Monday, October 24, 2011

ROSAT RE-ENTRY UPDATE: US Strategic Command has released an updated set of final orbital elements for ROSAT. Using these latest figures, a German satellite decay expert estimates that the massive X-ray observatory re-entered Earth's atmosphere on Oct. 23rd at 01:56 UTC +/- 09. Best-fit coordinates (21.33°N, 100.32°E) suggest a re-entry over Northern Thailand.
Two Chinese cities with millions of inhabitants each, Chongqing and Chengdu, had been in the satellite's projected path during its re-entry time. "But if it had come down over a populated area there probably would be reports by now." Scientists believe the defunct German research satellite crashed into the Earth somewhere in Southeast Asia on Sunday — but no one is still quite sure where. Calculations based on U.S. military data indicate that satellite debris must have crashed somewhere east of Sri Lanka over the Indian Ocean, or over the Andaman Sea off the coast of Myanmar, or further inland in Myanmar or as far inland as China. The satellite entered the atmosphere between 0145 GMT to 0215 GMT Sunday (9:45 p.m. to 10:15 p.m. Saturday EDT) and would have taken 15 minutes or less to hit the ground. There were no immediate reports from Asian governments or space agencies about the fallen satellite.
The satellite used to circle the planet in about 90 minutes, and it may have traveled several thousand miles during its re-entry, rendering exact predictions of where it crashed difficult. A falling satellite also can change its flight pattern or even its direction once it sinks to within 90 miles above the Earth. It took the U.S. space agency NASA several days to establish where one of its satellites had hit last month. The dead NASA satellite fell into the southern Pacific Ocean last month, causing no damage but spreading debris over a 500-mile area. ROSAT's largest single fragment that could have hit is the telescope's heavy heat-resistant mirror. "The impact would be similar to, say, an airliner having dropped an engine. It would damage whatever it fell on, but it wouldn't have widespread consequences." NASA says it has no more large satellites that will fall back to Earth uncontrolled in the next 25 years.

**Look before you leap.**

This morning -
None 5.0 or higher.
Aftershocks continue in Turkey (34 so far).

Yesterday -
10/23/11 -

TURKEY - The death toll from the powerful 7.2 earthquake in south-eastern Turkey has risen to more than 200, with more than 1,000 people injured. The quake hit on Sunday morning (local time) near the provincial capital of Van and the region has since been hit by another magnitude 6 earthquake and several moderate aftershocks. The quake is THE WORST TO HIT TURKEY IN A DECADE.
Overnight, survivors and emergency workers battled to pull hundreds of people believed to be buried under debris in Van and the town of Ercis, where a student dormitory collapsed. Residents in Van joined in a frantic search, using hands and shovels and working under floodlights and flashlights, hearing voices of people buried alive calling from under mounds of broken concrete in pitch darkness and freezing temperatures. Up to 50 buildings have collapsed in the city and the Turkish military is reportedly on the way to help with the rescue operation. More accounts of dead bodies and destruction emerged from smaller settlements across the remote area near the Iranian border, most of them left without electricity or phone access. Officials say hundreds of people remain unaccounted for.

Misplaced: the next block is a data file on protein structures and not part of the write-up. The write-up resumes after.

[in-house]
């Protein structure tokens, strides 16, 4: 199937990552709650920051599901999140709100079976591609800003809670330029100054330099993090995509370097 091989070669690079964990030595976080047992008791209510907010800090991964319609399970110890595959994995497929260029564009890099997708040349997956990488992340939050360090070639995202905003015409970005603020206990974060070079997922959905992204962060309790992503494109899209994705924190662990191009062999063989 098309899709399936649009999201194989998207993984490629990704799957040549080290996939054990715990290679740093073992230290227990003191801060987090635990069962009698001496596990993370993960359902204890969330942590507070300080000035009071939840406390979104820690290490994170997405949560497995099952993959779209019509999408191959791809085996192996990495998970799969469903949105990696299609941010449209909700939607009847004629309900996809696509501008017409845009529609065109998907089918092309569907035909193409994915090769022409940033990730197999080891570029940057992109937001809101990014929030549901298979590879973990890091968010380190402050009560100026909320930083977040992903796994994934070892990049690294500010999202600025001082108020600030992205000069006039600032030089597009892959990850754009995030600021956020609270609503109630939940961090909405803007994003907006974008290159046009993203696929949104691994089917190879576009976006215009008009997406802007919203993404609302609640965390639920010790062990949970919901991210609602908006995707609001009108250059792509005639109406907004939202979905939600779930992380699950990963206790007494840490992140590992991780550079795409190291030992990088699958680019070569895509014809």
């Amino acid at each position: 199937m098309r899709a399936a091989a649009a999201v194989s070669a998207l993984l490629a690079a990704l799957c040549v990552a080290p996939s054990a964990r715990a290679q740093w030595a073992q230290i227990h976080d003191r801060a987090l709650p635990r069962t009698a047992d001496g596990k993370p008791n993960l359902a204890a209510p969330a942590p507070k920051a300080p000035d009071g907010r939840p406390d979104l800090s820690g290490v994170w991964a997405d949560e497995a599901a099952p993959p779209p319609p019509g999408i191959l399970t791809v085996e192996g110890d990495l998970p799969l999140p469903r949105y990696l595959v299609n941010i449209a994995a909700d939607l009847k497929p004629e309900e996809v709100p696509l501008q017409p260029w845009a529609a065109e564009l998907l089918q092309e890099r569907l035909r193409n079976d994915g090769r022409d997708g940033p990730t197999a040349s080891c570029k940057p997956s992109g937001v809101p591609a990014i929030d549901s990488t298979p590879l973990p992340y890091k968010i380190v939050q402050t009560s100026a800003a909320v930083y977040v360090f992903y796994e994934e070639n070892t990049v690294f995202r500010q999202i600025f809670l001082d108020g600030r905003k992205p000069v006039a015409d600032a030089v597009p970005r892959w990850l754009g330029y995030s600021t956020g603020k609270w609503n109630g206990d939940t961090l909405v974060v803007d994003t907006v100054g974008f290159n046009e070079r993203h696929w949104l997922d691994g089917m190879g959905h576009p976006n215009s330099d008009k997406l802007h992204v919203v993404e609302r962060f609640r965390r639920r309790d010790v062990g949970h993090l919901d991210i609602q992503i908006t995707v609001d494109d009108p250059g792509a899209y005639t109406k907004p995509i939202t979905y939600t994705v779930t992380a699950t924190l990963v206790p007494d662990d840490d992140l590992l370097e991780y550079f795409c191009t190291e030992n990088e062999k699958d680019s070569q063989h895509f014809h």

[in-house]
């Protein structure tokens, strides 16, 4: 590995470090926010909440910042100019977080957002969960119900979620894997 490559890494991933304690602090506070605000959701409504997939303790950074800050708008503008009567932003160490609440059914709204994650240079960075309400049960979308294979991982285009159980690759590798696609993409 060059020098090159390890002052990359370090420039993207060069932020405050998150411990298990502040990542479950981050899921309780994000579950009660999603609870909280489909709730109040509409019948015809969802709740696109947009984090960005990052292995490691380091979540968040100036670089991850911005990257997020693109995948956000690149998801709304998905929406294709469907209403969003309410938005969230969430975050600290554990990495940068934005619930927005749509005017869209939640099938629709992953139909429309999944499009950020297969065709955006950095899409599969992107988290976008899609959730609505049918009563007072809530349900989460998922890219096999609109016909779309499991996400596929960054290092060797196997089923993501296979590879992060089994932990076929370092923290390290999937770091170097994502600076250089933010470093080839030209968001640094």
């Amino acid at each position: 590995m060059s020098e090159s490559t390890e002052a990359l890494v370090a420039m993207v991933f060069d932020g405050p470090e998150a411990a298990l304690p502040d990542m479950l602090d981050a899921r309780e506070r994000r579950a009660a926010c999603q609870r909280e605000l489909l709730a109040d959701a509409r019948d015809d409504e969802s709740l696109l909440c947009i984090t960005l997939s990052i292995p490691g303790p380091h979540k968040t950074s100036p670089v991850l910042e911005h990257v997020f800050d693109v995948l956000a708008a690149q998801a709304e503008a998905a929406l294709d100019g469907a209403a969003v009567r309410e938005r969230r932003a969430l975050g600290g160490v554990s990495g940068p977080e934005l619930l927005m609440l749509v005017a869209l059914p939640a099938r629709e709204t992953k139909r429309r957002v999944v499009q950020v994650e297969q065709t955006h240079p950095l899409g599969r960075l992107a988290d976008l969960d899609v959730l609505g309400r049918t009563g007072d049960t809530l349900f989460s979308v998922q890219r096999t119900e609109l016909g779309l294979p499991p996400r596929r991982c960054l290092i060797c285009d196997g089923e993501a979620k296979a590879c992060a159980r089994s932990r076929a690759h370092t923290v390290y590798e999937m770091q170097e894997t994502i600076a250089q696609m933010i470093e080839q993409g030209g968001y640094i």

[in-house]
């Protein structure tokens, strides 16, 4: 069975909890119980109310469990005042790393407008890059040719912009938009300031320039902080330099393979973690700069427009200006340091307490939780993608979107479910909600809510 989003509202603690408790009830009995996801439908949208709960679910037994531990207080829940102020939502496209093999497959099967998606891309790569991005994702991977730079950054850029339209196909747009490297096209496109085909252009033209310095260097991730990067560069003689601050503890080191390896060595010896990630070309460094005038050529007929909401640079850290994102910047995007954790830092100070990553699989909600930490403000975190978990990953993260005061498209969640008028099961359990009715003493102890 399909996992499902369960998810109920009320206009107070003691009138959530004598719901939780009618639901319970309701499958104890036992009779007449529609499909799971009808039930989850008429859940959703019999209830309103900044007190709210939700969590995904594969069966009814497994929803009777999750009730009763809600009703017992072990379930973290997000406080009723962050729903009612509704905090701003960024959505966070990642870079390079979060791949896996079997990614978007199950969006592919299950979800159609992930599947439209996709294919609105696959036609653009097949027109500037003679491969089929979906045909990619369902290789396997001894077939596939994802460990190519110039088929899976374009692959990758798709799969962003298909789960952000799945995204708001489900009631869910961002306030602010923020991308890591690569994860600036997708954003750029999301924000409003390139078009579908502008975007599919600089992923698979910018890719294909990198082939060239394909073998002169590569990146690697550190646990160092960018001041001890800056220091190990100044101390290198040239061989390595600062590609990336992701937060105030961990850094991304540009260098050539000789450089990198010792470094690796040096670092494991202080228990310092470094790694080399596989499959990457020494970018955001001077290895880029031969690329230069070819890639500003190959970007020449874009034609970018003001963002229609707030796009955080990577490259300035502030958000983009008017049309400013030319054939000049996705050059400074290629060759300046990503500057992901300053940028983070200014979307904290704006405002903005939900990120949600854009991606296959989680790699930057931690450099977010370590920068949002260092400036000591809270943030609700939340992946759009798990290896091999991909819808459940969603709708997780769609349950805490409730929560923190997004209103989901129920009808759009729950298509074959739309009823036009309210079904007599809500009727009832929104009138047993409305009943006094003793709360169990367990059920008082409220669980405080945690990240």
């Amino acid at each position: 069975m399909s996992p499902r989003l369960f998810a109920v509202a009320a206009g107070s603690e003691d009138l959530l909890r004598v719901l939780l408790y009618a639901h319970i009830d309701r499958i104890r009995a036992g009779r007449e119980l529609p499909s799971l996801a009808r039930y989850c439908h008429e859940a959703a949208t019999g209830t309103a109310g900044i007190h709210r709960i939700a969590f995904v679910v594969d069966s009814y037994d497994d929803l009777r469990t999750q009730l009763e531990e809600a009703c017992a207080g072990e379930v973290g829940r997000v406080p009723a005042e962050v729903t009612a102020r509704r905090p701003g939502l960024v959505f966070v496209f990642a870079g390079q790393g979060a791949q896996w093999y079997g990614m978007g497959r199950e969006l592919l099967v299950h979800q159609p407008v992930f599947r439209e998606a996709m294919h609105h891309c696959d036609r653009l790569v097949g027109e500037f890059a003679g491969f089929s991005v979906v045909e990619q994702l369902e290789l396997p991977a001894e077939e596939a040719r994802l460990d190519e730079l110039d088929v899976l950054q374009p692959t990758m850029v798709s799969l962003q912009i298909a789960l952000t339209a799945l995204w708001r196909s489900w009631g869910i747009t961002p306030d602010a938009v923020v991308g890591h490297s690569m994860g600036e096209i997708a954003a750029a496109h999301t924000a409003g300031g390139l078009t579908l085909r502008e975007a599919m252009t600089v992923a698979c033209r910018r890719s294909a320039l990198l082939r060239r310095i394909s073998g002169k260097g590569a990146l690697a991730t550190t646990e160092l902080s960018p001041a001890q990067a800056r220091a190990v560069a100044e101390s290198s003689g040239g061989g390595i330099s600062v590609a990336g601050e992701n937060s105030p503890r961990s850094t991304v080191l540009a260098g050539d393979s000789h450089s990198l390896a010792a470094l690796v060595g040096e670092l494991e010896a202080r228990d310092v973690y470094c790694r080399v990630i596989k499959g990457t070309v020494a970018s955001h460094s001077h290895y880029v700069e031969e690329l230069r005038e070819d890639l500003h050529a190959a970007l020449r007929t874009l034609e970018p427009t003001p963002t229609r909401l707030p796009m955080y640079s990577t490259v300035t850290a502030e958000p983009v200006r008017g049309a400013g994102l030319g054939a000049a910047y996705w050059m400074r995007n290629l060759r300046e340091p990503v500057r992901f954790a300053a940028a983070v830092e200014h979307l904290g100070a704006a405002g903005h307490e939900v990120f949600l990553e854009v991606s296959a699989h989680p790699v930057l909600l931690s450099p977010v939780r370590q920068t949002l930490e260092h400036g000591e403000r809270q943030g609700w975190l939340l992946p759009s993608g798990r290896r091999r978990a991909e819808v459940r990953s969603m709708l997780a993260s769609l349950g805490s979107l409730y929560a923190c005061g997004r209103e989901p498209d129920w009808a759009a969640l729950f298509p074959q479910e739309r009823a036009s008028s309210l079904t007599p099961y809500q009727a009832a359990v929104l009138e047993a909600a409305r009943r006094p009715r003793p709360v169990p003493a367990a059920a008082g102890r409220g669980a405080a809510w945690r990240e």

The damage was worst in villages close to Van, where many buildings are made of mud bricks. "I must say that almost all buildings in such villages are destroyed." In Van, a bustling and ancient city on a lake ringed by snow-capped mountains and with a population of 1 million, cranes were used to shift rubble of a crumpled six-storey apartment block where bystanders said 70 people were trapped. "All of a sudden, a quake tore down the building in front of me. All the bystanders, we all ran to the building and rescued two injured people from the ruins." A nurse at a public hospital in Ercis said hospital workers were attending the wounded in the hospital garden because the building was badly damaged.

Powerful South Pacific Earthquake Generates Small Tsunami - A powerful earthquake struck off the Kermadec Islands in the South Pacific Ocean on early Saturday morning, generating a small tsunami but causing no damage. The 7.4-magnitude earthquake at 5.57 am local time (1757 GMT Friday) was centered about 169 kilometers (105 miles) east of Raoul Island, which is part of the Kermadec Islands. It struck about 32.9 kilometers (20.4 miles) deep, making it a shallow earthquake.
As a result of the powerful earthquake, the New Zealand Ministry of Civil Defense and Emergency Management issued a tsunami advisory, warning people in coastal areas to stay away from beaches. The advisory, which also prompted New Zealand to activate its National Crisis Management Center, was later canceled after experts determined there was no threat to New Zealand. The Pacific Tsunami Warning Center said sea level readings indicated a small tsunami was generated, but there were no reports of damage or casualties. The largest tsunami wave, approximately 0.17 meter (0.6 feet) above normal sea levels, was recorded at Fishing Rock on Raoul Island. Saturday’s earthquake was the fifth most powerful earthquake so far this year.